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Brexit: Have global supply chains really had their chips?

Brexit: Have global supply chains really had their chips?

In recent weeks the European Union has announced a £40bn (£48bn Euros) plan to free itself from the near-complete dependency it has on Asia for the provision of computer chips that run everything from mobile phones to dishwashers and smart homes.

You need to have been living in a cave to be unaware not only of the global supply chain crisis that has led to worldwide delays in the supply of those chips and the technology they drive, but also a surge in food, fuel and living costs.

Bill Gates famously said that content is king. Jonathan Perelman, then agency lead for the global Buzzfeed brand, went one better and declared that while content was king, distribution was queen – and she wore the pants.

The same is true in supply chains. Demand is the pants-wearing queen, and what she says pretty much determines availability of goods and services, which in turn dictates price.

When production of certain goods – like electronic chips – is squeezed, demand doesn’t reduce in line with availability. When demand outstrips supply it creates scarcity, and supply scarcity drives up prices.

That, then, is the basic and crude commercial reality of supply chains. Over-production drives prices down, under production drives prices up.

To an extent, in cases where supply models are predicated on margin, scarcity can be a licence to print money: people want your product or service and will pay a premium to get it ahead of others.

But generally, it’s not good for business because industry is typically geared to volume. In short, lack of availability creates a significant reduction in turnover.

All of that makes the move by the EU a sensible one, albeit one that will take a good deal of time – years, rather than days, weeks or months – to deliver a benefit. Once Europe manages to create a thriving production infrastructure for microchips, it will also be able to exert greater control over supply chains.

And what will be the net effect of that? Well, one obvious outcome will be a reduction in market volatility which will, in its turn, ensure consistent supply, manageable pricing levels and fewer shortages of key goods and services.

In the telecommunications industry, this will likely be a game-changer. We’ve already seen the impact of microchip shortages on the technology retail sector – Apple, for example, says shortages of its most popular iPhone models will drag on into the second half of this year and will cost the company $6 billion.

In infrastructure terms, the problem is no less of an issue.

Businesses with fleets of phones and tablets have also seen wait times for upgraded technology increase due to the chip shortage, and this is not a situation that is likely to be resolved in the very short term (although YCG’s strong product partnerships make this issue less acute for our customer base).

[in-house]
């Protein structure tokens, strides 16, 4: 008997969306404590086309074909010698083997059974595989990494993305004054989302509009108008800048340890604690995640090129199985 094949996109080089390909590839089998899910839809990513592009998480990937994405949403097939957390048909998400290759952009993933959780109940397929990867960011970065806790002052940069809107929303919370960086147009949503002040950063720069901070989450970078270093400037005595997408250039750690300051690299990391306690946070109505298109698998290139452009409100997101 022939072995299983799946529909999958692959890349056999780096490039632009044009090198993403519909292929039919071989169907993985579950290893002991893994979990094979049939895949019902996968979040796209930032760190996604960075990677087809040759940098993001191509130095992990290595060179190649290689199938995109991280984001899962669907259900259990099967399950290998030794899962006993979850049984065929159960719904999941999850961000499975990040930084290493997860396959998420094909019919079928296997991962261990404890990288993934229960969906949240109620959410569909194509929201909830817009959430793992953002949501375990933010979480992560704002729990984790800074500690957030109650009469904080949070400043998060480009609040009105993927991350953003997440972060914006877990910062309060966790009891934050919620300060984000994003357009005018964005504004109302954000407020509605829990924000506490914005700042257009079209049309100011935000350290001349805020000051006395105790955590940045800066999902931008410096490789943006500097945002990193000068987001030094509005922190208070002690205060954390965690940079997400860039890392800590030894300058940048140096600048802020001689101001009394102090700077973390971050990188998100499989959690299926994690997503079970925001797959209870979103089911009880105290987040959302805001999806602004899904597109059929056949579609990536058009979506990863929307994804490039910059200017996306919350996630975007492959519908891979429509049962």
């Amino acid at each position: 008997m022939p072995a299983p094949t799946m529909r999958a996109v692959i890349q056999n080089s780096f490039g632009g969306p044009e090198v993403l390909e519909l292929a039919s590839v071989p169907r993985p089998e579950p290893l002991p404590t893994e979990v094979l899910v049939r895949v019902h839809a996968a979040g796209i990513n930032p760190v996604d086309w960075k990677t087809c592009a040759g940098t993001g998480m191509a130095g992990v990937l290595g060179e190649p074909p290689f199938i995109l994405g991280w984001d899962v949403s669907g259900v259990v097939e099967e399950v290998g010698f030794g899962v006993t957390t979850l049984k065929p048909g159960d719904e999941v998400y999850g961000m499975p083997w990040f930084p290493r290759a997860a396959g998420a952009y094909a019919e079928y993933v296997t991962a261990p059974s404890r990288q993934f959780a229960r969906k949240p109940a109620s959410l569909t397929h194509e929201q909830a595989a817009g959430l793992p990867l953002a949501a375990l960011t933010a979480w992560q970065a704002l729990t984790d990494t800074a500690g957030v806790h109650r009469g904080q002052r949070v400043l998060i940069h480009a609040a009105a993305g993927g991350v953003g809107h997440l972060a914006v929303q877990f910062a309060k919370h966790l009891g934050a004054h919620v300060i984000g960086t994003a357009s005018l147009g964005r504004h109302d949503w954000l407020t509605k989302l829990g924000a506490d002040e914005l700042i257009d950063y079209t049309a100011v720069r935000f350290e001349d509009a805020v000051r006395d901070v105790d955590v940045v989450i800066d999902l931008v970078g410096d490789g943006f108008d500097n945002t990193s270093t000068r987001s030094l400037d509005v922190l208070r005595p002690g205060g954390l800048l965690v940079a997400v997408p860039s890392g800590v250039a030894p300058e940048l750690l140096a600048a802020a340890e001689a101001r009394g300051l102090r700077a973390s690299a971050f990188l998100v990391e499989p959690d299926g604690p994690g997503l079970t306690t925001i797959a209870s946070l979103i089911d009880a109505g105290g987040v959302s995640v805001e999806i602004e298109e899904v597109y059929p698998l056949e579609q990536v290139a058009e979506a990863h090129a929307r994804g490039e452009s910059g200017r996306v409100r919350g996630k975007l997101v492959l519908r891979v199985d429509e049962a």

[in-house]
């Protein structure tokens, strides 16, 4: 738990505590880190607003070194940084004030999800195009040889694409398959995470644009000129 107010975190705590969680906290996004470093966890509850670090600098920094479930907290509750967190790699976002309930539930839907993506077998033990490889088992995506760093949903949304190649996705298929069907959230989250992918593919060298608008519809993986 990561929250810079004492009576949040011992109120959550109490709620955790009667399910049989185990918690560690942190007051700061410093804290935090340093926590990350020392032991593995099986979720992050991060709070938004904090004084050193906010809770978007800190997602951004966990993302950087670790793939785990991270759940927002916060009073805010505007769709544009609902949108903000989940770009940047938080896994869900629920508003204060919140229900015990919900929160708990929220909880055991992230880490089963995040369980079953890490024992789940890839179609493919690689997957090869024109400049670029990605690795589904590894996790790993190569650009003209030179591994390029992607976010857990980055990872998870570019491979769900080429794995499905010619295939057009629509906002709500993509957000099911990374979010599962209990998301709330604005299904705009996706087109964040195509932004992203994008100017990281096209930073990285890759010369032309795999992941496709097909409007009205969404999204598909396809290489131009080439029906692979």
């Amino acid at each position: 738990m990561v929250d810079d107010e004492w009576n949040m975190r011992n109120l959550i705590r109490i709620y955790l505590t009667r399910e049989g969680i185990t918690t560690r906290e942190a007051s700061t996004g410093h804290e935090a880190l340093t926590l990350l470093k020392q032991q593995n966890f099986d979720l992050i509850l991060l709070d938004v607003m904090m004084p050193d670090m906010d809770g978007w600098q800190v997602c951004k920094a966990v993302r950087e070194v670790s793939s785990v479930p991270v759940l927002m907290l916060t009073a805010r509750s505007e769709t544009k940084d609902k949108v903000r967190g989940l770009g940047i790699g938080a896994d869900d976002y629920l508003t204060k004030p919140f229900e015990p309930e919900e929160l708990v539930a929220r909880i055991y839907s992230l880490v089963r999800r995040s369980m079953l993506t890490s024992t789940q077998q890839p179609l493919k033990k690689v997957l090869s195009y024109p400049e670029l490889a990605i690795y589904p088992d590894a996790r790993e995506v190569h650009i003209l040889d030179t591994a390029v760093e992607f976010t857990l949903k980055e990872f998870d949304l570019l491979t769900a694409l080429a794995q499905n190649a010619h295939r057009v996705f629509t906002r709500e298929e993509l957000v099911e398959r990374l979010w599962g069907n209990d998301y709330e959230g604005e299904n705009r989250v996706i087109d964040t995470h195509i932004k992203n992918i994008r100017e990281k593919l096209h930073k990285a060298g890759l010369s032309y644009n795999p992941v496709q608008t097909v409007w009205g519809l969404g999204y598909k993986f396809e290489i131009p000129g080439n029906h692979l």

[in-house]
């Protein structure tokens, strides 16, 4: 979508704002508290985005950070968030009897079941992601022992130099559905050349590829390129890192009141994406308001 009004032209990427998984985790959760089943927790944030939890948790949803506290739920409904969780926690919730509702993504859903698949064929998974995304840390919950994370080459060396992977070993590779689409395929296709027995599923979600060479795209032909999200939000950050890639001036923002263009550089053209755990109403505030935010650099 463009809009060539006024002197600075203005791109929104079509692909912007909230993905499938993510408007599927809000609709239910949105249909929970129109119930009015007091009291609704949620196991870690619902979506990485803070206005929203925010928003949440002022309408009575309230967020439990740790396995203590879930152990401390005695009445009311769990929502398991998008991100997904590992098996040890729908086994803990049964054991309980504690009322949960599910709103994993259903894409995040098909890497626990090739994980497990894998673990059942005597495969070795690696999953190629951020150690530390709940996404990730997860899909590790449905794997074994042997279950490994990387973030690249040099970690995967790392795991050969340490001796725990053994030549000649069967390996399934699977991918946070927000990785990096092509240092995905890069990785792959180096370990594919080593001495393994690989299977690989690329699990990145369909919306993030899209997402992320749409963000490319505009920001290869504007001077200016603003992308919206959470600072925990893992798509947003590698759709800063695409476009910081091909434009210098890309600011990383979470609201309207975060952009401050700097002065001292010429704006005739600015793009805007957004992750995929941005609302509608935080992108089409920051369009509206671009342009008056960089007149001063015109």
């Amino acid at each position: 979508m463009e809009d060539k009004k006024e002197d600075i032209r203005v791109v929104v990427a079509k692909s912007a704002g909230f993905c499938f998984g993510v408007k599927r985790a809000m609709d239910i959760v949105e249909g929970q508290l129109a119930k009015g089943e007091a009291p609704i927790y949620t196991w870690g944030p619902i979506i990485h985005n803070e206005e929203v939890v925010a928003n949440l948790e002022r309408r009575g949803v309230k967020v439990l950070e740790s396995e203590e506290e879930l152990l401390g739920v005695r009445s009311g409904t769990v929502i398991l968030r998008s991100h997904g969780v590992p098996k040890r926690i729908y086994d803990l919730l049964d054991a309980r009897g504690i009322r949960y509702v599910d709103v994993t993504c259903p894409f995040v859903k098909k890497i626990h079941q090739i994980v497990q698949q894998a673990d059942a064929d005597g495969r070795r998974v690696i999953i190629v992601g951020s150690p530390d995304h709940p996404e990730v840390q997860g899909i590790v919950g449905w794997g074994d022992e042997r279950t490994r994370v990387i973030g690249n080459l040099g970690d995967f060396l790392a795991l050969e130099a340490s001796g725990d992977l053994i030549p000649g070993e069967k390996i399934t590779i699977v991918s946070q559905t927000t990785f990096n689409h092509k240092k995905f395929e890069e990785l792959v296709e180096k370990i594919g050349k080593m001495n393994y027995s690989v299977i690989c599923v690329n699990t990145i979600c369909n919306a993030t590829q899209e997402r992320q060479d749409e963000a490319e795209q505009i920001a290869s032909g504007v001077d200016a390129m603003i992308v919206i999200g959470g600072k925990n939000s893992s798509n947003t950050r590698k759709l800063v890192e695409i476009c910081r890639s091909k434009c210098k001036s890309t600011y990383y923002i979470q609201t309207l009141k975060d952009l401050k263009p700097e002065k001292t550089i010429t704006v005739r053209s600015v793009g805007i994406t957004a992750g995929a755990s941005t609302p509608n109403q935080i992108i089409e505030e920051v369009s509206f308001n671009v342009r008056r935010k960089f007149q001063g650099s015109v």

For the UK generally, Brexit has made the landscape slightly – but significantly – different.

It’s now clear that the road to free trade agreements with the US and our former European partners has not been as smooth as the government promised it would be, and is not likely to become smoother any time soon.

So, where does that leave us? In some ways, there is a risk that nothing much changes. For the time being we remain reliant on South-East Asia for the mass global supply of microchips, as does the rest of Europe.

If and when Europe manages to gear up its own production bases, it seems unlikely that that the UK will benefit to any materially better degree than it would if it continued to buy its microchip technology from Taiwan or China.

While the EU will be keen to widen its customer base beyond the internal customer base within its own federal borders, it won’t need the patronage of the UK or other non-member states to sustain its microchip economy.

It seems unlikely, therefore, that, EU suppliers will be falling over themselves to offer the UK very much more than a moderate financial consideration in return for its custom. Enough, perhaps, to hook the business, but not so much that it will make a huge difference in overall cost.

Where we would see a potential benefit from a supply contract with the EU is in lead times. Where currently supply chains from Asia involve weeks-long sea trips, factory-to-shop floor times would be significantly reduced when delivered through a European network of road, air and sea haulage.

It is the nature of global economy to pitch and roll in response to geo-political factors. But there seems little doubt that whilst Brexit will undoubtedly create opportunity where none previously existed, there are issues of scale within the electronics market that put effective control of supply chains beyond our reach.

For the time being, at least, customs issues and an ongoing fractious relationship with Europe leave us dependent on Asia for the technology that allows us to be at the cutting edge of global commerce.

In its multi-billion-pound investment strategy, Europe may have put itself in a strong position to dominate supply chains east of the Urals, and the coming months will give us some insight into how our own smart tech will fare in a future that will be increasingly dominated by the chip-dependent Internet of Things.

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